Developing an Open Access Plugin for Urban Building Energy Modelling in QGIS

This year’s Building Simulation and Optimisation, IBPSA-England’s Sixth Conference, and second Virtual BSO was hosted by the University of Bath and the Centre for Energy and the Design of Environments (EDEn). The GEMDev team successfully presented its work titled “Developing an Open Access Plugin for Urban Building Energy Modelling in QGIS” The abstract can be found below together with a link to the conference proceedings.

“Urban Building Energy Modelling has gained increased recognition over the past years, with many research teams developing custom modelling suites that can be used for numerous applications. However, in many cases the licensing costs, lack of transparency, the reduced capabilities of selected computational methods as well as the necessity for advanced computing skills, have restricted the wider uptake and utilisation of various developed programmes, especially in regions of the Global South and more specifically in low- and middle-income countries in South America and Southern Asia. This work presents the first stages in the development of a freely available, open-source tool, able to perform dynamic thermal simulations of a large number of buildings, using a state of the art modelling engine within a user-friendly interface. The novel SimStock plugin for QGIS is able to run multiple EnergyPlus simulations through a customised Python script, for large numbers of buildings, by supporting the viewing, editing and analysis of input and output data in a geospatial format. A key feature of the tool is its ability to work with differing levels of detail in the required input data and therefore overcome a significant barrier to access for UBEMs in the Global South. This paper outlines the approach and the key components of the tool and further presents its application on two case studies, a densely populated building block in Lima, Peru, and a residential area in the city of Ahmedabad in India. By bringing the latest developments in UBEM to the context of the Global South, this work contributes to the continuous efforts for improving the aspects of inclusiveness, transparency and reproducibility in this field.”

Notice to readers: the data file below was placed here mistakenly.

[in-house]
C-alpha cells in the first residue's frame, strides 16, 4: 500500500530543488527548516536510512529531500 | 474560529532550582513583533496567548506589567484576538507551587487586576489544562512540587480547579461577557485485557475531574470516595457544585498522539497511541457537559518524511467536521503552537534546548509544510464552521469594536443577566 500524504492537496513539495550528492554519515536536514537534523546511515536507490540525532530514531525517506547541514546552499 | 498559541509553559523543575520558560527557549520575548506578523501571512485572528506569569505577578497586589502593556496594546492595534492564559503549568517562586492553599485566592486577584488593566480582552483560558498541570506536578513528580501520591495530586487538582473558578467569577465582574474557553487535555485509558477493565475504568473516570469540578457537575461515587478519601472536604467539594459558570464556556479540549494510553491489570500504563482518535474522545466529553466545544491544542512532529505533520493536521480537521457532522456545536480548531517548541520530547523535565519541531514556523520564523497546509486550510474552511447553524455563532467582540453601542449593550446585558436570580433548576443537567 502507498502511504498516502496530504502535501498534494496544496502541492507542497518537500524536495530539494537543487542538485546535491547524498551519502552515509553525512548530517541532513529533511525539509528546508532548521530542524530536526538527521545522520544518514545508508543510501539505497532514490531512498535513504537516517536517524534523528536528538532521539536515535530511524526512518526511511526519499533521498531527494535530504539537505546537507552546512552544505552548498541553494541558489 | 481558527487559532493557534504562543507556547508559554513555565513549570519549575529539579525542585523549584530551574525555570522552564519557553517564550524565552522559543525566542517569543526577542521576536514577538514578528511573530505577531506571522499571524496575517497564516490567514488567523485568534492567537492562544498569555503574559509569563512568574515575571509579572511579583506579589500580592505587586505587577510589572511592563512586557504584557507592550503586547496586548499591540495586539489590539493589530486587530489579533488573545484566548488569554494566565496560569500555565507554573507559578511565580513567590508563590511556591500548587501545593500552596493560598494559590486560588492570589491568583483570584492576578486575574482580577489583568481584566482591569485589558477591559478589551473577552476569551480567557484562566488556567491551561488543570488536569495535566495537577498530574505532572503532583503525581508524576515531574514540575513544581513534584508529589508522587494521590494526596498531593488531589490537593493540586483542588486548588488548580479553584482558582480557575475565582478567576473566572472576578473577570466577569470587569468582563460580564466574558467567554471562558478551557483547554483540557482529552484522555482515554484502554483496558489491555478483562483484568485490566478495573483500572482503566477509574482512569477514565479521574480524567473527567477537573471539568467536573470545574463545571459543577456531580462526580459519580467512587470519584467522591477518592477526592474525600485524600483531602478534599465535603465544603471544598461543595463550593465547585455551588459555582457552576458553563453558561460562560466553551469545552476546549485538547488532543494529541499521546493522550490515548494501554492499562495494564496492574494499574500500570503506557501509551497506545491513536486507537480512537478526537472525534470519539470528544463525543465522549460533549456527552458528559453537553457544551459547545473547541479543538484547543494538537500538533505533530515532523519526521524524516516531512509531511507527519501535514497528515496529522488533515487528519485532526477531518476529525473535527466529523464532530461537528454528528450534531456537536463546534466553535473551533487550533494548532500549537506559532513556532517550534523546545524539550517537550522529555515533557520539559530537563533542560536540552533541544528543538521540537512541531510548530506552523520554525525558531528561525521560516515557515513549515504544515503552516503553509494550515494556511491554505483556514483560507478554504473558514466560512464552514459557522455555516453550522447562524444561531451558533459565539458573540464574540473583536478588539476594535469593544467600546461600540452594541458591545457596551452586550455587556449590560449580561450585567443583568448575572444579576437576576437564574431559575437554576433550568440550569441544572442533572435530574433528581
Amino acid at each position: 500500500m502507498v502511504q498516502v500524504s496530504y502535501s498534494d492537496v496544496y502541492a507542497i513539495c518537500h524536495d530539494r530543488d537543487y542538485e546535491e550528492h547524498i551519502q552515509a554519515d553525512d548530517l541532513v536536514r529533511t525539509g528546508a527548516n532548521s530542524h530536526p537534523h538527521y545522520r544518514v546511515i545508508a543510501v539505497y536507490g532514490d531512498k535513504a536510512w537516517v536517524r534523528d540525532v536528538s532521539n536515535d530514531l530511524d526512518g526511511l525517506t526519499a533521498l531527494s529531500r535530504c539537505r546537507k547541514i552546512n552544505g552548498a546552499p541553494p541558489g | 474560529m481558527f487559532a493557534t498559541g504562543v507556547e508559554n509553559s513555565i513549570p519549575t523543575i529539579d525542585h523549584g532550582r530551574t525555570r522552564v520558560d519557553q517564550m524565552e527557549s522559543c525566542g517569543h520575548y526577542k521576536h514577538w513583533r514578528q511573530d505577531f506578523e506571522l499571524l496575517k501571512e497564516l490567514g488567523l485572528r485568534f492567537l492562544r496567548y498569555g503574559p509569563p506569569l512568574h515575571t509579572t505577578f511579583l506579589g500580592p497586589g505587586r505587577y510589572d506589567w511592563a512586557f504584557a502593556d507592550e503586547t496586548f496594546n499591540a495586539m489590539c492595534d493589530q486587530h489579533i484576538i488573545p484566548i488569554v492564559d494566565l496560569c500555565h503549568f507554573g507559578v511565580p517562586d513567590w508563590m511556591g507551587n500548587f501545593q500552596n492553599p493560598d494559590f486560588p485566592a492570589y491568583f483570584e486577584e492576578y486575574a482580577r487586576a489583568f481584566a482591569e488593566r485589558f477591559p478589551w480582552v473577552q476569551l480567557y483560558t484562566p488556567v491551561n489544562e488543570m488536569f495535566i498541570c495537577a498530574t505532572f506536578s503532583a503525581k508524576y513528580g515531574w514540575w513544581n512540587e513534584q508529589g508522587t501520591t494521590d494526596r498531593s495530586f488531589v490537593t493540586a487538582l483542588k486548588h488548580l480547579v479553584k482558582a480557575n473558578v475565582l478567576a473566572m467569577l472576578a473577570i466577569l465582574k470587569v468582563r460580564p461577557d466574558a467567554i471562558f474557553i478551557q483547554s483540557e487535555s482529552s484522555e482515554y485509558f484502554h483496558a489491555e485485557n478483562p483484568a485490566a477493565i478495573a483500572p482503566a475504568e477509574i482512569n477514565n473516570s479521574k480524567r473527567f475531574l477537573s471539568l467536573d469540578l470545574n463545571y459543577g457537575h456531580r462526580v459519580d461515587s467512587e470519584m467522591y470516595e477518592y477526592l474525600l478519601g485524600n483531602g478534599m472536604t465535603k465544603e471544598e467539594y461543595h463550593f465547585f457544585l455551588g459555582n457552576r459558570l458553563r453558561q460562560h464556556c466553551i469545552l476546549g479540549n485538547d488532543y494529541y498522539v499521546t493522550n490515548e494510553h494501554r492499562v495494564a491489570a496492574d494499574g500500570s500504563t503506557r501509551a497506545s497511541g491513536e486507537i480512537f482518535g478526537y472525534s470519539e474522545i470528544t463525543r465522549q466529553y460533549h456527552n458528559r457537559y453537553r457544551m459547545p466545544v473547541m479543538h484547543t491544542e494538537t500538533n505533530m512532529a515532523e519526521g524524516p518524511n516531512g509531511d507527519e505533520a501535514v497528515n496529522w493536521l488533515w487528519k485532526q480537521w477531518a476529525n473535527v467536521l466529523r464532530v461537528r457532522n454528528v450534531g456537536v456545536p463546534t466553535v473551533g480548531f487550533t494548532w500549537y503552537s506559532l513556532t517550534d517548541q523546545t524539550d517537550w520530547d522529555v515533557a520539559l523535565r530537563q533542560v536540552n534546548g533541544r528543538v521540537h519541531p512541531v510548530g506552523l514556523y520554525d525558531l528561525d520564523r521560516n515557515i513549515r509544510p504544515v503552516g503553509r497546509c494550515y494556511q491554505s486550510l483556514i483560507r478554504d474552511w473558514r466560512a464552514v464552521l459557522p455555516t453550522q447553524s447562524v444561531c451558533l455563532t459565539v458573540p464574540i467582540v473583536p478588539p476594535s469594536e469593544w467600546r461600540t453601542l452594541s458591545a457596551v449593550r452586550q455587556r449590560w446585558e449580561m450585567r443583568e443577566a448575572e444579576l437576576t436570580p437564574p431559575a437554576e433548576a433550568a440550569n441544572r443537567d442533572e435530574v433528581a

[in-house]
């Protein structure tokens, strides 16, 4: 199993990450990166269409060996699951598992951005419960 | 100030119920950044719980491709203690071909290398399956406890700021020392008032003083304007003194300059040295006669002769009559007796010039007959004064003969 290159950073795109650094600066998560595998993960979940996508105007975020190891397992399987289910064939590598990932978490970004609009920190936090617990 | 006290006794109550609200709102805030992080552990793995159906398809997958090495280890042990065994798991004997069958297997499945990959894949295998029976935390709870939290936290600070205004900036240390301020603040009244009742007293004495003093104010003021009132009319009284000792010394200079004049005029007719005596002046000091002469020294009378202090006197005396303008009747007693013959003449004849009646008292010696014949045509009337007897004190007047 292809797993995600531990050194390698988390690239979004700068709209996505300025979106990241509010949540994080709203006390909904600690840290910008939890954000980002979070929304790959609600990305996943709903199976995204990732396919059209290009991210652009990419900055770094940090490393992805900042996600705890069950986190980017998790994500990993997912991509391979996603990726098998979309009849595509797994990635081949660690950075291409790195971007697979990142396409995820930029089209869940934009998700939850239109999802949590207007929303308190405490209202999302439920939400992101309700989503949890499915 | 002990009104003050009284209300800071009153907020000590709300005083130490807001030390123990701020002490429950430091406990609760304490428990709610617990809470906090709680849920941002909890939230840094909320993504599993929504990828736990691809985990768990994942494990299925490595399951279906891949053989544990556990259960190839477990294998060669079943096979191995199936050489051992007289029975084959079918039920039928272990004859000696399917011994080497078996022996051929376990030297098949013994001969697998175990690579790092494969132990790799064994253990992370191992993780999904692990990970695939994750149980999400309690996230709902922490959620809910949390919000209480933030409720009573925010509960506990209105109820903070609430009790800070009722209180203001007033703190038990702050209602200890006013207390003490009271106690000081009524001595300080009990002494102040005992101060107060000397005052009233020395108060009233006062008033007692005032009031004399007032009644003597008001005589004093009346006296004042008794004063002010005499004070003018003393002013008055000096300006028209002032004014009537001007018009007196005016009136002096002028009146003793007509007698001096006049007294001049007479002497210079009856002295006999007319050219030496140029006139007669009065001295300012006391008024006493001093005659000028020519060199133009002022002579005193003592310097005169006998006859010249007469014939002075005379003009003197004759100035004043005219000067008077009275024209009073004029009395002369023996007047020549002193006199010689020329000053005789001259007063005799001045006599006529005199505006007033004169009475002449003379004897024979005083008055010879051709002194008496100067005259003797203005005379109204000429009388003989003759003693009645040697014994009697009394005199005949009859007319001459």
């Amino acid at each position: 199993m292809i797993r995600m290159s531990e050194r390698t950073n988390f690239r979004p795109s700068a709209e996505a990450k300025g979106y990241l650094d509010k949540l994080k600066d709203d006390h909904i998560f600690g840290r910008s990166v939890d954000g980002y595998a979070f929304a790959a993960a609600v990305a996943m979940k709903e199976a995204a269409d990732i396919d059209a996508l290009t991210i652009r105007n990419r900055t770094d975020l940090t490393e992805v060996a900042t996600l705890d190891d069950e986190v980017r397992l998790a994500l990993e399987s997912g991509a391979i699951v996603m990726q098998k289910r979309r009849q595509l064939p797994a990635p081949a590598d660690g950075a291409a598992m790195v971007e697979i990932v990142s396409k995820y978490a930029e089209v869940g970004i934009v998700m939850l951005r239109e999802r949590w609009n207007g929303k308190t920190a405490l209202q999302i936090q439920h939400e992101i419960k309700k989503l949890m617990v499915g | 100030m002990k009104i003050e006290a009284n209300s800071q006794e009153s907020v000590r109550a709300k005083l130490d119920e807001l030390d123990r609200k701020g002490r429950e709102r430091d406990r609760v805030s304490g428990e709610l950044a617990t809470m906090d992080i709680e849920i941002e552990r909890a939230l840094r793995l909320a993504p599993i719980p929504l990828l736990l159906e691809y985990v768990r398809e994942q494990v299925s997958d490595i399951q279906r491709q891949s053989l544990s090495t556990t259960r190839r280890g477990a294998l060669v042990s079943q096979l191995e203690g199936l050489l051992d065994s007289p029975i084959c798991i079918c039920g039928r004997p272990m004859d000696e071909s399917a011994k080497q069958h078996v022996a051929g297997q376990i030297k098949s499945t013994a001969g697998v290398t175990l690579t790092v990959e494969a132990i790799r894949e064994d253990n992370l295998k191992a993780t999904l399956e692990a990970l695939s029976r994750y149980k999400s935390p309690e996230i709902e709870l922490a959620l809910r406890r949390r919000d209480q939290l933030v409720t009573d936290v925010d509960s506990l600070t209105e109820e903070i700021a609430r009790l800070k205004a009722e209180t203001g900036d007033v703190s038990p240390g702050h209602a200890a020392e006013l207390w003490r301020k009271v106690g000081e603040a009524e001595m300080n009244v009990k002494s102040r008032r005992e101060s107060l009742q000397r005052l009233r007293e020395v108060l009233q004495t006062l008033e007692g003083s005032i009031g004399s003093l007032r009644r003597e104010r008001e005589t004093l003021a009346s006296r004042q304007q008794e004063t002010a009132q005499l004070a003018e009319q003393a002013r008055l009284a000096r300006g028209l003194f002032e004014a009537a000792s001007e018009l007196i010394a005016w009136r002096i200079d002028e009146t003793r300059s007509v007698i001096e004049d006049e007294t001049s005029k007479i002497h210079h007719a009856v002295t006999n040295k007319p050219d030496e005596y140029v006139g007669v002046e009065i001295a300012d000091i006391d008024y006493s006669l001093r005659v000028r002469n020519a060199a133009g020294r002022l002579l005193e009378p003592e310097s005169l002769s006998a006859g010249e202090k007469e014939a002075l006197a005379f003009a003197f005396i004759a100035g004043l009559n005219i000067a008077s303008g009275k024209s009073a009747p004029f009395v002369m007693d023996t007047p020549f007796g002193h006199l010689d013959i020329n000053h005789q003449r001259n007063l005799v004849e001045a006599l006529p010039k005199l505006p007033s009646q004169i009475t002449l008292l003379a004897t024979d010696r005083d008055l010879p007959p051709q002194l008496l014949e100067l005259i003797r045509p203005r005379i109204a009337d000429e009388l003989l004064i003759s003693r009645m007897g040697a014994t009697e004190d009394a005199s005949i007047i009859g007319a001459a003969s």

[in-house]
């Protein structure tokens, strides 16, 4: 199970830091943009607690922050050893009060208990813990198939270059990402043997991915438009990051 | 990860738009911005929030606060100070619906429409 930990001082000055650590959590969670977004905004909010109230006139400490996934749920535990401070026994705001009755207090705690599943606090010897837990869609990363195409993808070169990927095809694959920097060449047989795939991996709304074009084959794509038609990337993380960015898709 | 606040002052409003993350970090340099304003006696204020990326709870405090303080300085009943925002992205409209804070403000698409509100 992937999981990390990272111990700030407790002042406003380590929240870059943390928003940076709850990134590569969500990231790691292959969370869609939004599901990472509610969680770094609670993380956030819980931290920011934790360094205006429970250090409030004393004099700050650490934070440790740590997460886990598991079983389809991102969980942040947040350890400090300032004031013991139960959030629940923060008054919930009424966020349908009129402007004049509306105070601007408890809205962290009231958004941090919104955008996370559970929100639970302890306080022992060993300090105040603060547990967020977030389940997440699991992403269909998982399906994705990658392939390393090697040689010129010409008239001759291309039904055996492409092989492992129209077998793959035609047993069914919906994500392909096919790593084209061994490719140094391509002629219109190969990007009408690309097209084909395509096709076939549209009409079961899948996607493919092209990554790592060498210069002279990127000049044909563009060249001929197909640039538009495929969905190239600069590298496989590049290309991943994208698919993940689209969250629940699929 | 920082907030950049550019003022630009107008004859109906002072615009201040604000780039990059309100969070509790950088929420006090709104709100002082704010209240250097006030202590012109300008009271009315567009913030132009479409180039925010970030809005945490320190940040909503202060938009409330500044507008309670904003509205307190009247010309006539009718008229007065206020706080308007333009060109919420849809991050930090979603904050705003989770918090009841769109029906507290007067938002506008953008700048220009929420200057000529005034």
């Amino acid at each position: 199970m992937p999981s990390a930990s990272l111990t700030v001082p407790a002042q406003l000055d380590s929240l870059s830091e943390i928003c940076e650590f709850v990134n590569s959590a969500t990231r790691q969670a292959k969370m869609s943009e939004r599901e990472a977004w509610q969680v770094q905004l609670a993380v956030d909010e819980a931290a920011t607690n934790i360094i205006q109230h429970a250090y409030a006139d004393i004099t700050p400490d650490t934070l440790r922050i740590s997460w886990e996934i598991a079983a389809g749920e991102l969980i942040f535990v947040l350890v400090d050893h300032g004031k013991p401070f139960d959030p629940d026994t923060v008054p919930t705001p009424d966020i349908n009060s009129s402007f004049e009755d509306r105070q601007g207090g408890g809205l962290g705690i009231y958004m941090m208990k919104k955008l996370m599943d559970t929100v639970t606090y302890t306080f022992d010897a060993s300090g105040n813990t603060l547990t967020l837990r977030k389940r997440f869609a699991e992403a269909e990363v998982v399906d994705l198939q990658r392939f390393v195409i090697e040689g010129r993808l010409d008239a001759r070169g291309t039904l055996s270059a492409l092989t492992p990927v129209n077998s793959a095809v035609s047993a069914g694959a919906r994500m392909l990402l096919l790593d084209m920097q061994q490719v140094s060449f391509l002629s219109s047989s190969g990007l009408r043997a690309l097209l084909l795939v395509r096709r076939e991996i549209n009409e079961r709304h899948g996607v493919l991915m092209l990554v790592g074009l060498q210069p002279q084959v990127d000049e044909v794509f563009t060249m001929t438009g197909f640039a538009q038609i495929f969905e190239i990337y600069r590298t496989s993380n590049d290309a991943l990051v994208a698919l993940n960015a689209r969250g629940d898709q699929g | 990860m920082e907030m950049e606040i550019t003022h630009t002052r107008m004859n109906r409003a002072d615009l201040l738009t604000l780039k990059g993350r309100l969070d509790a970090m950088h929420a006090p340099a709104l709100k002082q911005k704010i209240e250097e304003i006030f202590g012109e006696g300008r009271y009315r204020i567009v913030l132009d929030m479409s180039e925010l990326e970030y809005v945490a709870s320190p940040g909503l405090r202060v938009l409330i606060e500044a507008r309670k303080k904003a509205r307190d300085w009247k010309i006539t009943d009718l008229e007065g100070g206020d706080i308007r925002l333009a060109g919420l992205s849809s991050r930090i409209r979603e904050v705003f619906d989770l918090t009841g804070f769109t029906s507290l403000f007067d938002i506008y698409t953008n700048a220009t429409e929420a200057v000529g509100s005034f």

For all the Conference Proceedings please visit: